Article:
Less than two years into their debut, Ghost9 has already released their sixth EP, Arcade: V, and they even wrapped up their first US concert tour earlier this year. Now back in Korea, their latest comeback introduces their next musical series Arcade, after wrapping up their Now series late last year. As the first title track of the trilogy, “X-Ray” issues both an invitation and a challenge in unleashing passion and confidence.

Though they explained that their former and current series deals with love, it’s hard to call most of Ghost9’s releases romantic, with the exception of “Up All Night”. From their debut with “Think of Dawn”,  Ghost9 has mostly showcased themselves with hard hitting choreography and cyberpunk aesthetics. Their title track, “Control” was a shift away from futuristic visuals while still retaining the performance-oriented MVs that they have showcased throughout their short career. “X-Ray” is definitely following in those footsteps, and though confident it lacks an unique edge to label it unmistakably Ghost9.

In “X-Ray”, the Ghost9 members are brooding young men, declaring their own passion and power while almost taunting the audience that they can see the same within us. Narratively, there is not a lot at play in “X-Ray”, and instead the MV relies on several visual cues that tie into the song thematically.

The MV hints at a power imbalance between Ghost9 and the audience. As the title suggests, Ghost9 are able to see through us; they are confident and can see it in us, but we do not realize this. The MV makes use of low-angle shots to suggest the power dynamic. We gaze up at Junseong as he looks down at the camera while standing on a ramp, and a couple of scenes later we look up at Kangsung as he crouches on a dental chair in what weems like an old, abandoned hospital room. It creates a sense of them looming over us, as intimidating figures who know more about ourselves than we do.

Along with the low-angle shots, there are also many close up shots of each individual member. The number of tight camera shots explains the abundance of facial jewelry, such as Junhyung’s jewels across his nose bridge or Kangsung’s lip ring. It also heightens a sense of intimacy, as the camera travels between the members at eye level. For example, the camera seamlessly moves to focus on Prince’s face as soon as he starts his verse after Jinwoo. Even for most of the close ups, however, they transition quickly and with glitching effects, which makes it harder to look closely at each of them. Again, it highlights the hierarchy in which Ghost9 remains somewhat of a mystery to the audience. Parts of the MV were also inspired by “City of Lights” by Fivio Foreign, Alicia Keys, and Kanye West, and the homage is clear in the black-and-white shots of the members. They stand behind a glass door dripping with water that also hints at the audience’s ignorance; they stand behind a well-defined barrier that makes it harder to figure out exactly who and what their intentions are.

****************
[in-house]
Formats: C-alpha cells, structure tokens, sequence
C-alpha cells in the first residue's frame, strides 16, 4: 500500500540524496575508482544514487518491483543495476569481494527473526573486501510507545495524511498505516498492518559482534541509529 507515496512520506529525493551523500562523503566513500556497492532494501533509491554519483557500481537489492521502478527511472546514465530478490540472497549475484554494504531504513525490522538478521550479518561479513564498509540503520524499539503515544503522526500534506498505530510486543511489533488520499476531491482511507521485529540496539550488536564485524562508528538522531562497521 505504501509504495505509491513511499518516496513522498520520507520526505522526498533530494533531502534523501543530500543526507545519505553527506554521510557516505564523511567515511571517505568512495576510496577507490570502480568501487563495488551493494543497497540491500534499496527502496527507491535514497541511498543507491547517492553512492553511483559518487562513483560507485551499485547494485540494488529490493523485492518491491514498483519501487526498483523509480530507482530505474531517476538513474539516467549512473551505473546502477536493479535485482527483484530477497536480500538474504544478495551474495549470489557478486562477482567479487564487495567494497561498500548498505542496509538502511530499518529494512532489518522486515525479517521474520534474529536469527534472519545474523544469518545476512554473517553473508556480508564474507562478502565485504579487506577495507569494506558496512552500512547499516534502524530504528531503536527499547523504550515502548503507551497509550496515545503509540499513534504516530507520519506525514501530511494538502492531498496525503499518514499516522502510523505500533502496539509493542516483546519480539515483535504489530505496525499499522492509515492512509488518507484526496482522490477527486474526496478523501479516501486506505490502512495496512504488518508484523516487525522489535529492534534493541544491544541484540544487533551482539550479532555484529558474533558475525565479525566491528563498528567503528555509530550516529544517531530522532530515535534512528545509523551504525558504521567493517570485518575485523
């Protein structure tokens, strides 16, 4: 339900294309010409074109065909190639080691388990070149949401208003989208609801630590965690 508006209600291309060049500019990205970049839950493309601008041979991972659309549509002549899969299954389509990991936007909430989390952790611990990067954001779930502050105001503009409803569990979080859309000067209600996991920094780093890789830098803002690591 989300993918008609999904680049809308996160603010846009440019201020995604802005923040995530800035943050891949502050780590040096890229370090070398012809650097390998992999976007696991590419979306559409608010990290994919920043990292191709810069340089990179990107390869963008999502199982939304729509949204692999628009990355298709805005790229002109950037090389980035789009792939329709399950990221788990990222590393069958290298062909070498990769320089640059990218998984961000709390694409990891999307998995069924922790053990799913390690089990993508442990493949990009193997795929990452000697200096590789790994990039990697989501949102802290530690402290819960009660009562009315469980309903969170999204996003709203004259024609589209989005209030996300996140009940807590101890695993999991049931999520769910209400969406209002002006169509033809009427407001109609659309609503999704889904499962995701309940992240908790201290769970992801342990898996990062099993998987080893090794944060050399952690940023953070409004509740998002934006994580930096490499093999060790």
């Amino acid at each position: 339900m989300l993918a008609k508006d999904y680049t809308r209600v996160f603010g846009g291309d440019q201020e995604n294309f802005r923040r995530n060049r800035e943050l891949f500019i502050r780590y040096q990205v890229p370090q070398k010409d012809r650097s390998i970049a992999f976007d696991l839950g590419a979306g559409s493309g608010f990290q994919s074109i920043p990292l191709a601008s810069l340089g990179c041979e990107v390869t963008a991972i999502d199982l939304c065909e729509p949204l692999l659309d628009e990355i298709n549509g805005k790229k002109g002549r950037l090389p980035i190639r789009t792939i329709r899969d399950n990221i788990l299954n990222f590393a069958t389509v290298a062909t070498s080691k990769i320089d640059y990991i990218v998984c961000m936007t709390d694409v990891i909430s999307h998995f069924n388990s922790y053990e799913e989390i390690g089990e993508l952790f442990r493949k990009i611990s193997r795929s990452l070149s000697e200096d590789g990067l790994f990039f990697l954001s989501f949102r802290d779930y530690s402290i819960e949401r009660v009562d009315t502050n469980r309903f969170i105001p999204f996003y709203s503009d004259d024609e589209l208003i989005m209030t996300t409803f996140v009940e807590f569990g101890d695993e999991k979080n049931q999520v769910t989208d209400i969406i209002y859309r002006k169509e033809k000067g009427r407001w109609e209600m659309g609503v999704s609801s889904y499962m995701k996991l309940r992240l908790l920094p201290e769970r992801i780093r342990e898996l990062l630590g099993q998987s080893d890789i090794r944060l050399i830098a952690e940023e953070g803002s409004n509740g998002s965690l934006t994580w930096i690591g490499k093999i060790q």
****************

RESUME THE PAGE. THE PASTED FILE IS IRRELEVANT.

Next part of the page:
One of the downsides to the MV is that it is indeed hard to nail down who Ghost9 is exactly. Genre-wise, “X-Ray” is hard to categorize with their earlier releases, and it lies in a sort of muddy area of MVs without a clearly defined genre or theme. It’s also not the best release to highlight each of the members individually, and they are not allotted their own individual sets or spaces as shown in other K-pop MVs. The intro does show each one with a specific tint to their hair, for example Jinwoo with reddish brown highlights and Prince with yellow, but the colours are not incorporated into the symbolism of “X-Ray”. The setting too, presumably an old, abandoned hospital, could have been better highlighted in the MV to serve its message. “X-Ray” definitely leaves some room to grow for Ghost9 to transition into a new genre and era.

As the start to their new musical series, “X-Ray” is not the strongest start. But, with the promise of new music on the way, hopefully they are able to find their groove and explore new sounds and concepts while retaining a distinct Ghost9 identity.

(YouTube, Korea Herald, images via Maroo Entertainment)